Interview with the producer and director of Dragon Quest Monsters Dark Prince by

Review: Dragon Quest Monsters: The Dark Prince (Nintendo Switch)

The best way to play is an all slimes party.

12 mins read

It has been seven years since the last proper Dragon Quest Monsters title (Joker 3, back on the 3DS), and that one wasn’t released in English. It has been 12 years since the last Dragon Quest Monsters game was released in English (Joker 2, on the DS). It was worth the wait. Dragon Quest Monsters: The Dark Prince is quite possibly the finest monster collecting game on the Nintendo Switch… and there are many of those on the Nintendo Switch.

Related reading: An interview from the development team on the game.

Dragon Quest Monsters: The Dark Prince is a self-contained story that doesn’t require you to have played another Dragon Quest game before (though I cannot imagine that anyone interested in playing this has not played Dragon Quest games in the past). However, for those who are more familiar with Dragon Quest, The Dark Prince fits in nicely with the overall series. It’s a prequel to Dragon Quest IV (i.e. the best one) that casts you as the villain, Psaro, before he becomes the monster that he is. Here we learn more of his backstory, understand why he comes to hate humans so much, and, yes, develop some sympathy for him. The guy had a horrible and traumatic childhood, basically, and it’s a little understandable how he became so bitter about the world as a result.

Right at the start, Psaro is targeted by a hex, which prevents him from harming monsters. This is, given the line of work he is in, a problem. Thankfully he quickly learns how to charm over monsters and then have them do his bidding and bloody work in combat in his stead. From there Psaro travels from world to world, building his power in a bid to confront the one that cursed him (who also happens to be his father), and finally extract revenge.

A screenshot from Dragon Quest Monsters on Switch

People don’t tend to come to monster-collecting games for particularly detailed narratives (Shin Megami Tensei being the major exception), but the effort that went into The Dark Prince is impressive, particularly given that previous Dragon Quest Monsters titles were light-on for narrative, even by the genre’s standards. You’re still doing the same things in The Dark Prince, in that you’re traveling through large worlds, collecting and breeding monsters, and keeping an eye on the goal, which is the Coliseum. Win fights there, and you can progress the story.

But with a greater story giving you context and reason to progress through the story, The Dark Prince is simply better. It’s not a particularly intelligent or philosophical narrative. You’re not going to learn much about the human condition, nor muse over themes of existentialism or morality. But it is well-written, features Dragon Quest’s trademark humour (albeit with a dark edge given the journey you’re following), and is paced nicely. It’s smart stuff by the Square Enix team, overall.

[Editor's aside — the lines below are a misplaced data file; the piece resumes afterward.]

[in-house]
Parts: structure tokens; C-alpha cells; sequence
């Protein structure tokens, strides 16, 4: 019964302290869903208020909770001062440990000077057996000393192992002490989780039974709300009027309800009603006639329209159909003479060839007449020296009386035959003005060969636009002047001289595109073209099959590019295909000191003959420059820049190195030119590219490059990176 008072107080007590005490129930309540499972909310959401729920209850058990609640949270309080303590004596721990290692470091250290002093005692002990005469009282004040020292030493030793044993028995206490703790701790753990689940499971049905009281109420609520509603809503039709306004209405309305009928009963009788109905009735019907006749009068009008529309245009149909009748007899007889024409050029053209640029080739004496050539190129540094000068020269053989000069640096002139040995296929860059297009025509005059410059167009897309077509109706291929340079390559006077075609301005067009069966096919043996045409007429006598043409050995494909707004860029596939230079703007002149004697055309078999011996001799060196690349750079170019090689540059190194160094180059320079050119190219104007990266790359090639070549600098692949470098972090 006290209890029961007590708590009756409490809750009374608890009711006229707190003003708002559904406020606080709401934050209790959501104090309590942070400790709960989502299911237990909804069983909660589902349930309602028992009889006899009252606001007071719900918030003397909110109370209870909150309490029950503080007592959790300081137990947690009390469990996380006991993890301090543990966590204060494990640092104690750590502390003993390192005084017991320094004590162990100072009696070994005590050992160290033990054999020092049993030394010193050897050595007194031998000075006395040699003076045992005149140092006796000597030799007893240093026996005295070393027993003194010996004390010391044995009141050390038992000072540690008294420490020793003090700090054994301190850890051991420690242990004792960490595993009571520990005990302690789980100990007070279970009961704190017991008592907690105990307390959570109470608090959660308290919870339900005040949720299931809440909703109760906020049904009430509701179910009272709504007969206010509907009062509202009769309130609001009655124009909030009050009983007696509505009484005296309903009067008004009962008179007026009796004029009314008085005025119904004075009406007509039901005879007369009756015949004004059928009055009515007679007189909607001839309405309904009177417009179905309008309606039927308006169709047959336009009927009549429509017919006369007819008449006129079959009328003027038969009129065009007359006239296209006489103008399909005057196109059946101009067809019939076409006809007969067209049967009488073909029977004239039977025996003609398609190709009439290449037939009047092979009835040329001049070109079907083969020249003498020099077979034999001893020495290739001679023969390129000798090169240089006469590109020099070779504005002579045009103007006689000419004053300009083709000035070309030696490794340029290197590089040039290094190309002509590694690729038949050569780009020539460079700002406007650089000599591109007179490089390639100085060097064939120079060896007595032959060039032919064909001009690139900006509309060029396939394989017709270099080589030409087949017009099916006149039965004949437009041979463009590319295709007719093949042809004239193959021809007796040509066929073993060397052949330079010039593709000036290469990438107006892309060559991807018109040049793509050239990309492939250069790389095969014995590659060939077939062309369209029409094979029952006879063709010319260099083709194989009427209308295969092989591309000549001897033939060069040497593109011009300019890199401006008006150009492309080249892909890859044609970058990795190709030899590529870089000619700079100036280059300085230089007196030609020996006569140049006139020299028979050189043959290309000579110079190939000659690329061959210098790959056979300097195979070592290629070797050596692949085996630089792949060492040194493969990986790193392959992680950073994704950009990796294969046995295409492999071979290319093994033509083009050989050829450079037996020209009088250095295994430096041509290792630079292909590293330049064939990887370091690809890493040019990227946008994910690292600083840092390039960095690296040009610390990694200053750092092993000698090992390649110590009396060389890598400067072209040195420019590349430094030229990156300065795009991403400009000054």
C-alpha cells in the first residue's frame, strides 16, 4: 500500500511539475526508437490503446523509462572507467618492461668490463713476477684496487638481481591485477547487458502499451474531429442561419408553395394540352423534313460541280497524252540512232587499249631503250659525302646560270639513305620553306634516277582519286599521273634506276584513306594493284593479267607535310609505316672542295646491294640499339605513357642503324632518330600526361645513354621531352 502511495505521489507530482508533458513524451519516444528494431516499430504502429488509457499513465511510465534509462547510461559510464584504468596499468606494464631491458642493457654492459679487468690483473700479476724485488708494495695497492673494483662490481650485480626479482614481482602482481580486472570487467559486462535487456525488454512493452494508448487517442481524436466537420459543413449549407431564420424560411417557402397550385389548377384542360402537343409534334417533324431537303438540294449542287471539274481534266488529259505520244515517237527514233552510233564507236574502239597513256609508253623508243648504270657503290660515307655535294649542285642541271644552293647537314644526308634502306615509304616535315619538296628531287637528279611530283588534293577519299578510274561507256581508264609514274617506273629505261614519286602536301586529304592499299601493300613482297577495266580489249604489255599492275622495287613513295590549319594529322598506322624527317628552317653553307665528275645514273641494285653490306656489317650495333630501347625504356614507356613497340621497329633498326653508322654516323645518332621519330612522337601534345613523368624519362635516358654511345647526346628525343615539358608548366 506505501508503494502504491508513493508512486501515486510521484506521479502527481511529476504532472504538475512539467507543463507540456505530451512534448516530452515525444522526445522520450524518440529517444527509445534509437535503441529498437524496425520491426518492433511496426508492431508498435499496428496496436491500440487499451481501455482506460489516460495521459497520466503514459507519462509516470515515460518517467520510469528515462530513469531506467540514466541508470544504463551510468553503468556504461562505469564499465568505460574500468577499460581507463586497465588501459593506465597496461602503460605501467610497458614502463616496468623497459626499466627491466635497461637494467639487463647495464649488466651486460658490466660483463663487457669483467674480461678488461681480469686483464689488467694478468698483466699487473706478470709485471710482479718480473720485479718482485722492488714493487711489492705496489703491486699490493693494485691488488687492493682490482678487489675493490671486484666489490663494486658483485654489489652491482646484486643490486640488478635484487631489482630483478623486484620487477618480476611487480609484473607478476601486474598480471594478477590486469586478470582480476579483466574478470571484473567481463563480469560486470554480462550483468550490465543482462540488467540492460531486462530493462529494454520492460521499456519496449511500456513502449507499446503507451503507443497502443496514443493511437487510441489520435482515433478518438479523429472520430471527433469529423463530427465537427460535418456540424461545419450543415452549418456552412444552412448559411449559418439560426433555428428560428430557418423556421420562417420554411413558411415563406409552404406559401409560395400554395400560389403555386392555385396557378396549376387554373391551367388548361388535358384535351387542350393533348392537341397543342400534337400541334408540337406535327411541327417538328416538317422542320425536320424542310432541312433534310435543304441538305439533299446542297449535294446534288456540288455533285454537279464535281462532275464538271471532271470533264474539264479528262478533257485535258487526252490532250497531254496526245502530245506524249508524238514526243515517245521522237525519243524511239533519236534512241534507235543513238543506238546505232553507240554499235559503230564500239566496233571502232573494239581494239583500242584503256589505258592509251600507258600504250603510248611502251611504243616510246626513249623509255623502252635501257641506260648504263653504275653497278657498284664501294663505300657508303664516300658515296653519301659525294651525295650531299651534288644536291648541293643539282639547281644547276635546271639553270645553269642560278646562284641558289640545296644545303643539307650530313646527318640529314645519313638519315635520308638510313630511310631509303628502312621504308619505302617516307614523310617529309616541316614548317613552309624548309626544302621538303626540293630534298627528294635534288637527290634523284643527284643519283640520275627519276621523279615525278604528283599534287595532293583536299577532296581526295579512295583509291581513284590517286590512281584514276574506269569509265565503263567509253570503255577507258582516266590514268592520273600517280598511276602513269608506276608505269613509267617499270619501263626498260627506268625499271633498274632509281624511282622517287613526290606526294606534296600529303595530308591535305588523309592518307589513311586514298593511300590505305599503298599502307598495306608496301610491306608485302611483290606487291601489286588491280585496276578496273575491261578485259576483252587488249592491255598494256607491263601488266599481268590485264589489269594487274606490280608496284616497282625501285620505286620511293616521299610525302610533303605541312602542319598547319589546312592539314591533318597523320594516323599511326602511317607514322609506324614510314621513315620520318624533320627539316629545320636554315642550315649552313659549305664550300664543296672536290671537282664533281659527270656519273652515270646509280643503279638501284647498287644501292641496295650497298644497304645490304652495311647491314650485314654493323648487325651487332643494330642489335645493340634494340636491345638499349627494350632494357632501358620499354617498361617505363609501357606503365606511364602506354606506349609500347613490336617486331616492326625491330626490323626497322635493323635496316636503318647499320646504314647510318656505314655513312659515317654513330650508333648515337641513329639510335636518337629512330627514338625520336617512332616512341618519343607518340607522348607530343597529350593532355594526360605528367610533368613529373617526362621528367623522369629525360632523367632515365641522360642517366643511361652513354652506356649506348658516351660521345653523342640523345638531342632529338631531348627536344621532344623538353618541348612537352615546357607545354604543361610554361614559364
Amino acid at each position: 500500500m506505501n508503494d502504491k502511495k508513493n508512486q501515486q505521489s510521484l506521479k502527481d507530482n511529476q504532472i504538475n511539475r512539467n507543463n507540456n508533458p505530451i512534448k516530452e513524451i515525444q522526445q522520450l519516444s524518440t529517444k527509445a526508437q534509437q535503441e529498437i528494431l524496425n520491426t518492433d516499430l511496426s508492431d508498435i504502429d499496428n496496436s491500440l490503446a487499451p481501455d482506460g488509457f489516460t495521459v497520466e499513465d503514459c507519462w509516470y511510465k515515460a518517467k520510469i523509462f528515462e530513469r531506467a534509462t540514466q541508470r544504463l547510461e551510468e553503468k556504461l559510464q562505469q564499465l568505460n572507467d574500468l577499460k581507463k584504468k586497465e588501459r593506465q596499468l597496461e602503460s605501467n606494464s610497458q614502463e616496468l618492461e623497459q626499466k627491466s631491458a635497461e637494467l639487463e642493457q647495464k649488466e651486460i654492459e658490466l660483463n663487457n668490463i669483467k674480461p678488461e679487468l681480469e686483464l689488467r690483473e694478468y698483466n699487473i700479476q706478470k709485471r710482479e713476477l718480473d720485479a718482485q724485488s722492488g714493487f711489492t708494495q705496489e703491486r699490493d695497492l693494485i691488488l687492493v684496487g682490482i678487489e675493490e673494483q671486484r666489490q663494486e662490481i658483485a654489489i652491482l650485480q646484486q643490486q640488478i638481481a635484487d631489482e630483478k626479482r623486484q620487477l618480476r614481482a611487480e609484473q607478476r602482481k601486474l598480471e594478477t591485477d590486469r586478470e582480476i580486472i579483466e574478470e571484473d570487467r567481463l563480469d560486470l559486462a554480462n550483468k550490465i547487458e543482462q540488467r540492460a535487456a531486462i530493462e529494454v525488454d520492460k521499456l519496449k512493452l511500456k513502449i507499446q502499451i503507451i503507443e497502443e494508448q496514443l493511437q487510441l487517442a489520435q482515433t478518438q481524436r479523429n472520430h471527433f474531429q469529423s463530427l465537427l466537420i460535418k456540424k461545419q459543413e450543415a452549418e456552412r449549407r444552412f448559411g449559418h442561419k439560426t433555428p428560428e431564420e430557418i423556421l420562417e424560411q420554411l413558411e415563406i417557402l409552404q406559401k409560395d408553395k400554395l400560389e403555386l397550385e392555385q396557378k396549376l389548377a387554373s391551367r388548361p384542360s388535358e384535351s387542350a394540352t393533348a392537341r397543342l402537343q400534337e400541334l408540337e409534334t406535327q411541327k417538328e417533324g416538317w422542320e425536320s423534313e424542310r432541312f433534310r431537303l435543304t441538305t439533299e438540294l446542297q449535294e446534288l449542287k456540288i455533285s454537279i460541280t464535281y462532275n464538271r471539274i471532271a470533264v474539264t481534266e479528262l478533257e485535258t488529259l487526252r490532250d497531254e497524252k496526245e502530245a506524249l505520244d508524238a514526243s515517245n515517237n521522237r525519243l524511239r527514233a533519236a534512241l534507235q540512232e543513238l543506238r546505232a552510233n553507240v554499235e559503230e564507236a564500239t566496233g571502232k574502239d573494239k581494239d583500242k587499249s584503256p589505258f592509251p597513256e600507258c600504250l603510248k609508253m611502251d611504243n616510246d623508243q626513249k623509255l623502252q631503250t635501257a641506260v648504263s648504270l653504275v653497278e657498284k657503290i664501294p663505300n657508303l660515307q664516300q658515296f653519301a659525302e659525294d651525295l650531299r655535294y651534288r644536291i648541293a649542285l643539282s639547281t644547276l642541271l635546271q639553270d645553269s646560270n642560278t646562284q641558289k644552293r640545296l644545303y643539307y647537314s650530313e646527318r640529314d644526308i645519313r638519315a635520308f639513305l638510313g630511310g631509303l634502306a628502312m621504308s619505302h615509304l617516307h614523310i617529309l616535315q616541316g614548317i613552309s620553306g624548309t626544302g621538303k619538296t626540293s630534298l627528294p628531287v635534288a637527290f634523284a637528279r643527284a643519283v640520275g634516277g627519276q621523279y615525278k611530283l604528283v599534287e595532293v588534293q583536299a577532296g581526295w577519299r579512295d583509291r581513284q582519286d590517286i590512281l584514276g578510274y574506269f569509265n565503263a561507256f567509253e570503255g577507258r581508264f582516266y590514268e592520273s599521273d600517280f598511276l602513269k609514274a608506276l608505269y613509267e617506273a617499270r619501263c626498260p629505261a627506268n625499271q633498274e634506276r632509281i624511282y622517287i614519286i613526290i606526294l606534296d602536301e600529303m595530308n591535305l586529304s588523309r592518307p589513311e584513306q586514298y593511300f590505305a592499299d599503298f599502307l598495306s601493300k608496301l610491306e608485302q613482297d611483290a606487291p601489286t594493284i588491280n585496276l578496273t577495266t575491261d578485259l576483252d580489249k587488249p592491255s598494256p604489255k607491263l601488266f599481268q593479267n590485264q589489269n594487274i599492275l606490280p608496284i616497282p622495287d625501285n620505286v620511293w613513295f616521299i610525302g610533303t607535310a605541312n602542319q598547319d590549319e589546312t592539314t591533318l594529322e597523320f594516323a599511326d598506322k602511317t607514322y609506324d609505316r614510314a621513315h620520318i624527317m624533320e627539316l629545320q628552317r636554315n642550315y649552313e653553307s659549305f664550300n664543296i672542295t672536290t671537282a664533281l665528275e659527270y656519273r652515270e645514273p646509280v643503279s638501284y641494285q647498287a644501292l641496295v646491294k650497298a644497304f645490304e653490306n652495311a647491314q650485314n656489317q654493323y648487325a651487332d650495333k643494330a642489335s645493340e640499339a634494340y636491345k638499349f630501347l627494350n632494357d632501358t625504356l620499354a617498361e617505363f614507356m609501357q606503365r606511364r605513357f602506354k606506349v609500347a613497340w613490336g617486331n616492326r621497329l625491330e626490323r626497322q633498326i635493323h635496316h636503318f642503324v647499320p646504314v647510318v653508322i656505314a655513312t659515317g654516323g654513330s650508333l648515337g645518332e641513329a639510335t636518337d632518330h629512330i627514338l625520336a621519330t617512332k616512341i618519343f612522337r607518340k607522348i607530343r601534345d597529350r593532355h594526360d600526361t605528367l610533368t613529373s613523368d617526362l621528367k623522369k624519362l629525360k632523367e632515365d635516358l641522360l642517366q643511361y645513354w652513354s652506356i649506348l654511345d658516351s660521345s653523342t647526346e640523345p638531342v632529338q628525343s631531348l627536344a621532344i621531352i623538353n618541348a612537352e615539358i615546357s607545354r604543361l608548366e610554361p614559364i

As good as the narrative is, the real hero is the monster collecting and battling. There are more than 500 monsters in The Dark Prince, and while nothing will likely ever compare to the simple charms of the slimes and dracky monsters, there are plenty of new faces here, and they’re all entertaining in their own way.

A screenshot of Dragon Quest Monsters

The monsters have always been the underlying appeal of Dragon Quest. As far back as the first game, when Akira Toriyama was tasked with coming up with a monster design that wouldn’t appear too threatening as the first enemy that would introduce many players to the idea of a JRPG, and so came up with the slime, the enemy designs have been a great propellant for Dragon Quest. When you know that each new area is going to introduce you to new, wacky, entertaining monsters to fight and tame, there’s a strong reason to keep pushing on to the next new area.

Related reading: Another excellent Dragon Quest game on Switch is Dragon Quest Treasures. Our review.

The Dark Prince nails this by dolling out the monsters are a good rate, without oversaturating the game with too much energy. You’ve got plenty of time to focus on capturing every new beast in an area before moving on to the next one, and with each monster having distinct skill trees, you’re also given plenty of incentive to try them all out and work out what combinations are right for you.